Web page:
21 – 23 June 2018
Chloe Young, Megan Vaughan-Thomas, Ulima Ortiz, and Arthur Dumas
The Blimp family has moved to the UK, and mother Evelyn and father Phillip struggle with opening the door to their new house, let alone controlling daughter Emily and baby Dioxyne! The beginning of this show seemed innocuous enough – straightforward slapstick clowning and buffoonery, with the support of a few novelty props and classic white facepaint. For these first five or ten minutes, dialogue was minimal and/or in exaggerated French, but then the character of community leader Jocelyn Price was introduced in the form of a booming voice emanating from a picnic hamper… and things started to really get interesting!
These four recent graduates of Ecole Jaques Lecoq, Paris’ internationally famous physical theatre school, devise and perform as a collective without any director. According to the theatre manager, they were a pleasure to host at Blue Elephant, and almost manically cheery throughout their time there, though this may have had something to do with the gallons of coffee they powered through every day… And honestly, I can see why they needed it, as this performance was chock-full of creative and physical energy. This was both a strength and a weakness: sometimes the action onstage seemed to hurry through conceits and plot points which would have been more effective if explored at greater length, and as a result the story sometimes felt quite disjointed and oddly paced (for example, I loved the family game show section, however it began and ended so suddenly that I couldn’t really get into it as I’d have liked to). I also felt that the ending of the narrative was a little abrupt and not particularly satisfying; personally, I’d have closed it off with the family coming full circle, and appearing on a new neighbour’s doorstep to sinisterly welcome them to the community…
Really though, the fact is that this show had far too much to offer for it to all cram into 45 minutes. The Blimp family’s trials and tribulations may have been grotesquely, cartoonishly comic, but they did also provide some very astute commentaries on the experience of new migrants to the UK navigating the unspoken expectations of British social life and its concepts of respectability. I particularly enjoyed the exploration of the disconnect between British attitudes of welcome to our neighbourhood, we value multiculturalism and we expect you to assimilate and learn to play by our rules. We were provided with a unique viewpoint on all of this by the positioning of the audience as both within the Blimps’ home, witnessing private scenes, and also as part of the wider community looking in from the outside and judging. The periodic breaking of the fourth wall kept us on our toes, particularly when the creepy, malevolent baby Dioxyne started taking an interest in audience members! Speaking of Dioxyne, she and her sister Emily really stole the show from their onstage parents; I don’t feel that this was a reflection on any of the actors’ abilities, as they all seemed very evenly matched, but rather that the two children were given the wilder roles, while the parents were often stuck playing the straight man.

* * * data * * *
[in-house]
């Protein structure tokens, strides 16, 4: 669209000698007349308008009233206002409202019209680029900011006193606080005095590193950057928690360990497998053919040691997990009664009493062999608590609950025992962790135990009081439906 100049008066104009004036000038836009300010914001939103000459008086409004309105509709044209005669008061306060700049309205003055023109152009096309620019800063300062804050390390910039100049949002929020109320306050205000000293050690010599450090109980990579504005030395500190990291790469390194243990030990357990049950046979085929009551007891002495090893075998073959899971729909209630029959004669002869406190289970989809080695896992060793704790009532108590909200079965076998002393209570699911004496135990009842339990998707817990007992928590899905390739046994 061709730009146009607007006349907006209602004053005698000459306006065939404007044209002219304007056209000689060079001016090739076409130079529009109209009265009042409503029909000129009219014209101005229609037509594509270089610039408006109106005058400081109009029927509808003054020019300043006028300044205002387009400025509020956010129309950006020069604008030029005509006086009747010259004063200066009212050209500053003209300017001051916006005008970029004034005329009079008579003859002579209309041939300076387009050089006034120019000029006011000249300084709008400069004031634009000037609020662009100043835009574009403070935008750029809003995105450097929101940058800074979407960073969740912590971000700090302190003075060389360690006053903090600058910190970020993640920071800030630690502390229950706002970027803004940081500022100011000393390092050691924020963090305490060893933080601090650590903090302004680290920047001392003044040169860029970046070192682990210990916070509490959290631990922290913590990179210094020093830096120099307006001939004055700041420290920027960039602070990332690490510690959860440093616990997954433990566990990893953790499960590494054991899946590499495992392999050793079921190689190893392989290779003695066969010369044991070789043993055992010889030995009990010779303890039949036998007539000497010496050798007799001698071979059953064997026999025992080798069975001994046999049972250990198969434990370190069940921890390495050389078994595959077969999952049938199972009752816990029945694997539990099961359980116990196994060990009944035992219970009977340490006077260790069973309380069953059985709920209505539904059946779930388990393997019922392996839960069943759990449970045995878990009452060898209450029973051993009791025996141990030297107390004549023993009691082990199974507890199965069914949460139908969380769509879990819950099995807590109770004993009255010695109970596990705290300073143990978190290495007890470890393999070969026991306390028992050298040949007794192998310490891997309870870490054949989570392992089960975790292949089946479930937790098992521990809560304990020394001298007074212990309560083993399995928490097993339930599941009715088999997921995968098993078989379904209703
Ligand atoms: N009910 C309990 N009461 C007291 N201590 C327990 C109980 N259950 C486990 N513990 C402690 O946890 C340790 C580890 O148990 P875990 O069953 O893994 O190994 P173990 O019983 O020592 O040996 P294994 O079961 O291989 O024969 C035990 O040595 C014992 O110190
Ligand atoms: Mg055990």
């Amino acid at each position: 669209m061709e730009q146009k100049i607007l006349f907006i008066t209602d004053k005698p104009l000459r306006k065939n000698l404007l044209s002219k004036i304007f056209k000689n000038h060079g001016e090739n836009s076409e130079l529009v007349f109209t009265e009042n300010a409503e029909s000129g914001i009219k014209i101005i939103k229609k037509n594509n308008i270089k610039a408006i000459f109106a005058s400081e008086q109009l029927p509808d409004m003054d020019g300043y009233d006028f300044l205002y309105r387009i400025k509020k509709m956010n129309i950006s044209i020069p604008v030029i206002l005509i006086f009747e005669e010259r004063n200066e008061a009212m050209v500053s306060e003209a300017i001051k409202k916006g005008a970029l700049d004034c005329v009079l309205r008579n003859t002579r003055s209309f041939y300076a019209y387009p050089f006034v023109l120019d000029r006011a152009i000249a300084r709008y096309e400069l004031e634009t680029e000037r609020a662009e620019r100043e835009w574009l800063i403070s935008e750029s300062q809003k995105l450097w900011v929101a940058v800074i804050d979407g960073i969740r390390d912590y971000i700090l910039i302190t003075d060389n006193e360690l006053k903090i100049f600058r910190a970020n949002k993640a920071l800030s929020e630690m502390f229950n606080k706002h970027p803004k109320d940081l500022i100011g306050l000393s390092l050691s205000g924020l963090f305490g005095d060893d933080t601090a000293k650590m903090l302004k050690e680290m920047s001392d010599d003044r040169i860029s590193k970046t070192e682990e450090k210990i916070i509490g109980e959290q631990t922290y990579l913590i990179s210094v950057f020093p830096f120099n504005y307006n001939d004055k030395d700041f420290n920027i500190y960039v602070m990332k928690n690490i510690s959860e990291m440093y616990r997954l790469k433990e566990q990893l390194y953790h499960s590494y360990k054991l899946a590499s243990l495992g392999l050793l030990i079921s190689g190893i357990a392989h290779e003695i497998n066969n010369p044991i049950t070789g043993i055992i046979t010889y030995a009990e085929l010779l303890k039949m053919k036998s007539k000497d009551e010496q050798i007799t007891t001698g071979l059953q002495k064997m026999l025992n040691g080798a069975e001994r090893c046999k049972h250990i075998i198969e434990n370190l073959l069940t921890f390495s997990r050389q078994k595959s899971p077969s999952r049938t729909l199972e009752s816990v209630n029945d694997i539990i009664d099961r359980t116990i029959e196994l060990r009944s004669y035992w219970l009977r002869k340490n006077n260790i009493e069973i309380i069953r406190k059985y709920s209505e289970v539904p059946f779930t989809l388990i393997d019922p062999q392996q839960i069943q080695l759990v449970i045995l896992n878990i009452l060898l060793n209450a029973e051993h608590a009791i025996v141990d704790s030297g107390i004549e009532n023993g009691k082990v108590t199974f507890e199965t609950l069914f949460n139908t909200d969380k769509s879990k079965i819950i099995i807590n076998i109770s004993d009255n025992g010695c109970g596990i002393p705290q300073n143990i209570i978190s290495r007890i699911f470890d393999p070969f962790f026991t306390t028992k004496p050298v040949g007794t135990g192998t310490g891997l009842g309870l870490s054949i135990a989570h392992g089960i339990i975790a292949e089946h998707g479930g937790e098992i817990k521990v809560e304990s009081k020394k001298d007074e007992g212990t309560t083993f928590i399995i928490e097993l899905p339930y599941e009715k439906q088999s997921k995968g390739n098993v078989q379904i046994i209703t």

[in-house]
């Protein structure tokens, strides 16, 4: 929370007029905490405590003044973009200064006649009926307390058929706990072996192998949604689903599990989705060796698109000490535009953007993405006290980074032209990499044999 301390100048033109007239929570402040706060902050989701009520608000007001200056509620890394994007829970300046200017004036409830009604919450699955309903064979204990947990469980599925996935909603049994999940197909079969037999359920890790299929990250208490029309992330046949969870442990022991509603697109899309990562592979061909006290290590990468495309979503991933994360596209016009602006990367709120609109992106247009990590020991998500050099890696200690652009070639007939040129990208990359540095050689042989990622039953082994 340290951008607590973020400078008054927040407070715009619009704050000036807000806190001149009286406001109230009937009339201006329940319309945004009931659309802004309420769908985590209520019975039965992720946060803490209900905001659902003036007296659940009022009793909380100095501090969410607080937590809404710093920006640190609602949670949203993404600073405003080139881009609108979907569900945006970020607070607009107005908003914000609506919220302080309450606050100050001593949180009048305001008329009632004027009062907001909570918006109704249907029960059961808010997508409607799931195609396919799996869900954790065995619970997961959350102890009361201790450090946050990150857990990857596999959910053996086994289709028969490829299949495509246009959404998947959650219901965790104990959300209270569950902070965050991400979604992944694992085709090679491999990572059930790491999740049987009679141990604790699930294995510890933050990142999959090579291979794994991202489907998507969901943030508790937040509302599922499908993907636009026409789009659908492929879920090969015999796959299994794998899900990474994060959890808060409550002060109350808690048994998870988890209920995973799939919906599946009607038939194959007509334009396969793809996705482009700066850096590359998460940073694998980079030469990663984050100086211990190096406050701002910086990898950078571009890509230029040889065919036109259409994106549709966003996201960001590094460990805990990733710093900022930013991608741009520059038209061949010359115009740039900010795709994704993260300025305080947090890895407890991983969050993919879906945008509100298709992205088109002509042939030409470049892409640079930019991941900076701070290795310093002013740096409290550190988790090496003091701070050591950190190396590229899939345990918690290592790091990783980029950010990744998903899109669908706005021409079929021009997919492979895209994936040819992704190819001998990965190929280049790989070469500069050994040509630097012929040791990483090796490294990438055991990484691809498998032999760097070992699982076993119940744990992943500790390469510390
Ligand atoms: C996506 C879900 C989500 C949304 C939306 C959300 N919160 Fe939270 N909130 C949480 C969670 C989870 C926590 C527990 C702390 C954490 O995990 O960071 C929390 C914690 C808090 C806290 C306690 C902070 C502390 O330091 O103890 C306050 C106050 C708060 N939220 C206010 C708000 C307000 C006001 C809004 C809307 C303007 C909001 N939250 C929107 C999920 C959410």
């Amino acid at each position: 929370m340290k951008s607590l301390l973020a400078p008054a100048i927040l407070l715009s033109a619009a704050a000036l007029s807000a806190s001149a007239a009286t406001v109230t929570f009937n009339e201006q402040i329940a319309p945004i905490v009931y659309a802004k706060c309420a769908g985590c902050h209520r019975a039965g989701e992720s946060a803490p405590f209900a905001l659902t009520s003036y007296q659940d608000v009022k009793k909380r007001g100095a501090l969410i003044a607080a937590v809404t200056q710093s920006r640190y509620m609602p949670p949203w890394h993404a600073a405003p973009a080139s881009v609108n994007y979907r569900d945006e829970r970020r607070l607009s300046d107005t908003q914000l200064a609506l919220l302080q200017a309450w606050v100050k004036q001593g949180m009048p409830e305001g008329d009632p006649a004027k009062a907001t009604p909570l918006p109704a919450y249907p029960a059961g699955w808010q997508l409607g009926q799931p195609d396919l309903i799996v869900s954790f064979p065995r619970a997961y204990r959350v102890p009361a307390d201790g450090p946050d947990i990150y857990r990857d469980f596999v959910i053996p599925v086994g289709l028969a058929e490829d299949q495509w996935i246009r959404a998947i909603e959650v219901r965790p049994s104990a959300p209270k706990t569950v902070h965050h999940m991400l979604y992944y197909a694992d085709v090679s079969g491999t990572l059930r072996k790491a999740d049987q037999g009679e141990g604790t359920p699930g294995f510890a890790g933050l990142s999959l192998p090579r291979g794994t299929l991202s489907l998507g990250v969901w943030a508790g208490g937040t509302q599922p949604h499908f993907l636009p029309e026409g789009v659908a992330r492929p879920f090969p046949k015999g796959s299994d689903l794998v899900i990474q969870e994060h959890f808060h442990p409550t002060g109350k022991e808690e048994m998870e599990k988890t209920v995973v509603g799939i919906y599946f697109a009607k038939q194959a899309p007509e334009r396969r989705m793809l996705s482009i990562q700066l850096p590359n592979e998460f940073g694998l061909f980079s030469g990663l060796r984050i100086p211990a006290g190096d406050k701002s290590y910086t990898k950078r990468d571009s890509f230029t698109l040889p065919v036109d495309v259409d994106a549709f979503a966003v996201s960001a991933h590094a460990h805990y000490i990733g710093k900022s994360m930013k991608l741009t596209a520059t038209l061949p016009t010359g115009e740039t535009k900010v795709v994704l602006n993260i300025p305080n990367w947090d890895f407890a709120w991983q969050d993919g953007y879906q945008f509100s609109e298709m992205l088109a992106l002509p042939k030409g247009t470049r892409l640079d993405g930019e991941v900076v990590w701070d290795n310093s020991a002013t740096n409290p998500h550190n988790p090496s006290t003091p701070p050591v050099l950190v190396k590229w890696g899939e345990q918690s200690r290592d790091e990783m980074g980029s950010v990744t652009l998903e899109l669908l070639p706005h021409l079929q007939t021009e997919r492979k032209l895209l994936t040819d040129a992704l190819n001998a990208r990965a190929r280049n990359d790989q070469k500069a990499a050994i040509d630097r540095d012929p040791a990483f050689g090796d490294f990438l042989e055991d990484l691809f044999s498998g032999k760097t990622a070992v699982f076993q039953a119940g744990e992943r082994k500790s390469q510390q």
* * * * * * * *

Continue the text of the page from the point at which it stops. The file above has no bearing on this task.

Overall, this was a very enjoyable short performance which left me wanting more, and even thinking about the meat of its subject matter afterwards – unusual for a clowning show! The Klump Company artists certainly have a bright future ahead of them, and I hope they keep developing The Family Blimp to best showcase their obvious comic, creative, and sociopolitical talents. I’ll be looking out for them at the Edinburgh Fringe, and beyond!
Finally: my deepest apologies to the Klump Company and Blue Elephant Theatre for the extreme tardiness of this review. This is a reflection on developments in my personal life, and not in any way on my enjoyment of the show.